For McIlroy, Tiger and more, the faraway (and refurbed) Hills may actually be greener

Southern Hills Country Club wasn't originally due to host the year's second major. A twist of rage has sent a glittering field to the most perfect venue. Now they have to tame it
For McIlroy, Tiger and more, the faraway (and refurbed) Hills may actually be greener

Getting a feel for it: Tiger Woods smiles on the seventh green during a practice round for the PGA Championship golf tournament, Wednesday, May 18, 2022, in Tulsa, Okla. Pic: AP Photo/Matt York

Until January 6 of last year, this week’s PGA Championship was scheduled to be played in Bedminster, New Jersey. Perhaps the only good thing to come out of a violent insurrection was the subsequent change of venue to Southern Hills Country Club.

There may be no course more ready to serve as a late substitute for the season’s second major championship than this southwestern Perry Maxwell jewel that in 2019 underwent a hallowed upgrade at the hands of skilled architect Gil Hanse.

The result is one of the more perfectly set up major venues in a place that’s already hosted seven previous championships (four PGAs and three U.S. Opens). This year’s Hills, however, is unlike anything the players have ever seen before, with wider corridors, tightly mown green surrounds and pristine bentgrass greens that will present all manor of challenges to approaches, chips and putts.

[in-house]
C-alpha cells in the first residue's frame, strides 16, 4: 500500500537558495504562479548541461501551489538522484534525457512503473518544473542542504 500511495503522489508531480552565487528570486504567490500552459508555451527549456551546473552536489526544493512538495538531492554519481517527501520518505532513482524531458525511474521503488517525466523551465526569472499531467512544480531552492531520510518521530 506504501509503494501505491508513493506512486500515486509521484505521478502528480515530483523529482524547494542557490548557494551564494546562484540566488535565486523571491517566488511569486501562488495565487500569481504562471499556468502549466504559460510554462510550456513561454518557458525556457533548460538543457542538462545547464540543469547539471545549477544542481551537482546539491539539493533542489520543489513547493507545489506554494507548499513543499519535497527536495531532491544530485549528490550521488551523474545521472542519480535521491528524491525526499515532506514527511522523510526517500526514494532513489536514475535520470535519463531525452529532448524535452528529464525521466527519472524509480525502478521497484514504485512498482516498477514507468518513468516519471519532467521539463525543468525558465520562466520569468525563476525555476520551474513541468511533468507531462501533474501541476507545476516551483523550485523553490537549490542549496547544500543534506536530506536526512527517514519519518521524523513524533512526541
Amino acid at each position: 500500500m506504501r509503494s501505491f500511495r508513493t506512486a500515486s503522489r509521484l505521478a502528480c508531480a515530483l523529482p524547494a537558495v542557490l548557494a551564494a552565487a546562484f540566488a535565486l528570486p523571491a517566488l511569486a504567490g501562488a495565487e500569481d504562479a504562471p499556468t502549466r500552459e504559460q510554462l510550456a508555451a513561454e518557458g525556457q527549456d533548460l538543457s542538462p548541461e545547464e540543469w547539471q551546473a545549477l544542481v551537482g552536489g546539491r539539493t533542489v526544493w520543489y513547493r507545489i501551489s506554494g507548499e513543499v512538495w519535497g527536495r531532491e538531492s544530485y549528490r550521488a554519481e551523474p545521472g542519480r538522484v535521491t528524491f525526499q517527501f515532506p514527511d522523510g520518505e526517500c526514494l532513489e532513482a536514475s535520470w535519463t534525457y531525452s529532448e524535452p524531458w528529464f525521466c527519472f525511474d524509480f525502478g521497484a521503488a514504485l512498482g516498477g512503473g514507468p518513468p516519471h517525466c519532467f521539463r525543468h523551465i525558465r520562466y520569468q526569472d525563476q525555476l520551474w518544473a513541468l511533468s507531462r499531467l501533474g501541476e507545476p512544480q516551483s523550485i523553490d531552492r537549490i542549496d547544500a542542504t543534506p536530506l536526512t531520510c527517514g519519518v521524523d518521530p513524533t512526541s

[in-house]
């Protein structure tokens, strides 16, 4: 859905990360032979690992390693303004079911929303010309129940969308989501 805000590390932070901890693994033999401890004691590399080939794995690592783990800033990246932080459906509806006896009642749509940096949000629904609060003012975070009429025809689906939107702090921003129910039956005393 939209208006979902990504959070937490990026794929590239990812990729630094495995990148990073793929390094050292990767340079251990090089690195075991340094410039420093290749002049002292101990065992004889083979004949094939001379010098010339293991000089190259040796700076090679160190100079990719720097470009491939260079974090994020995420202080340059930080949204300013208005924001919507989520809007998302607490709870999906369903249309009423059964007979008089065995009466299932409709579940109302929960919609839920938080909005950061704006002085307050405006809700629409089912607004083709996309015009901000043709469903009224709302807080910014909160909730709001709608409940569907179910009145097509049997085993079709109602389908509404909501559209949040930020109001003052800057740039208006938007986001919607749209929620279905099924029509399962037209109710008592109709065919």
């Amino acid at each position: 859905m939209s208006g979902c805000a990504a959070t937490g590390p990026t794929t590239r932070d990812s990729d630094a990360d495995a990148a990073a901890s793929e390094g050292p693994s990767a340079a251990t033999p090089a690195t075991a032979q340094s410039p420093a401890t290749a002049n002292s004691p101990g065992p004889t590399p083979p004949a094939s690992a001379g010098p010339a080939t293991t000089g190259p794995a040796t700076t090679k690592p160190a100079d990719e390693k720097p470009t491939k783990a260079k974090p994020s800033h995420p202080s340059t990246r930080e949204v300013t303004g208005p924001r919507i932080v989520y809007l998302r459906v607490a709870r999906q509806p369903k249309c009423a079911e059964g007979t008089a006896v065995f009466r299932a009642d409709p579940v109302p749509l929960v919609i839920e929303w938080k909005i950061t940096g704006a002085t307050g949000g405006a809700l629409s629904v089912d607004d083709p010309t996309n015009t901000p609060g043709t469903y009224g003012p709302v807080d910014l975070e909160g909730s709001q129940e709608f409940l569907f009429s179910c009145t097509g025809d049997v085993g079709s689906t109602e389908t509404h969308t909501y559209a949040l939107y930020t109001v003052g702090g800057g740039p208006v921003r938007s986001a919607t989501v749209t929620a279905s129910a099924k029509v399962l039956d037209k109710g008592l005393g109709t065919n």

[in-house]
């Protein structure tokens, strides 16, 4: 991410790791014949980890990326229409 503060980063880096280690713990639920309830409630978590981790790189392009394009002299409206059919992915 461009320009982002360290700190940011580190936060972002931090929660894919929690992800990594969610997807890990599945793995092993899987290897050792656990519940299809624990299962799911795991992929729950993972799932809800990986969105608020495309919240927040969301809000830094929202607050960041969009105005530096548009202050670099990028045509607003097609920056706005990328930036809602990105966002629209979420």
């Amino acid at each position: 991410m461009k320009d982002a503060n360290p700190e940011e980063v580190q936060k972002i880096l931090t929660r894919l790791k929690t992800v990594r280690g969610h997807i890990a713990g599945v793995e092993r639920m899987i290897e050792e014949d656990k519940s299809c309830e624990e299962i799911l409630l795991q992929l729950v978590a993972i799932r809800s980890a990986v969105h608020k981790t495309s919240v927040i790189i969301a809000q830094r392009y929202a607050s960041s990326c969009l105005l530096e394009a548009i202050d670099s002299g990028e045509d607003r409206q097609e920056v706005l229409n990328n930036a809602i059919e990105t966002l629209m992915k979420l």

Jordan Spieth, seeking to become the sixth player in history to complete the career grand slam, compares Southern Hills to another Maxwell classic, “Hogan’s Alley” Colonial Country Club, “just a little bit on steroids” with more chances to hit driver and even more undulating greens.

“It's an interesting place because you're standing on the tee box, you think it's quite generous, and then you get down to your second shots and around the greens and that's where it gets tricky,” said Shane Lowry. “There's going to be a lot of chipping and putting this week. It's going to require a lot of good iron play. You need to be in the fairway.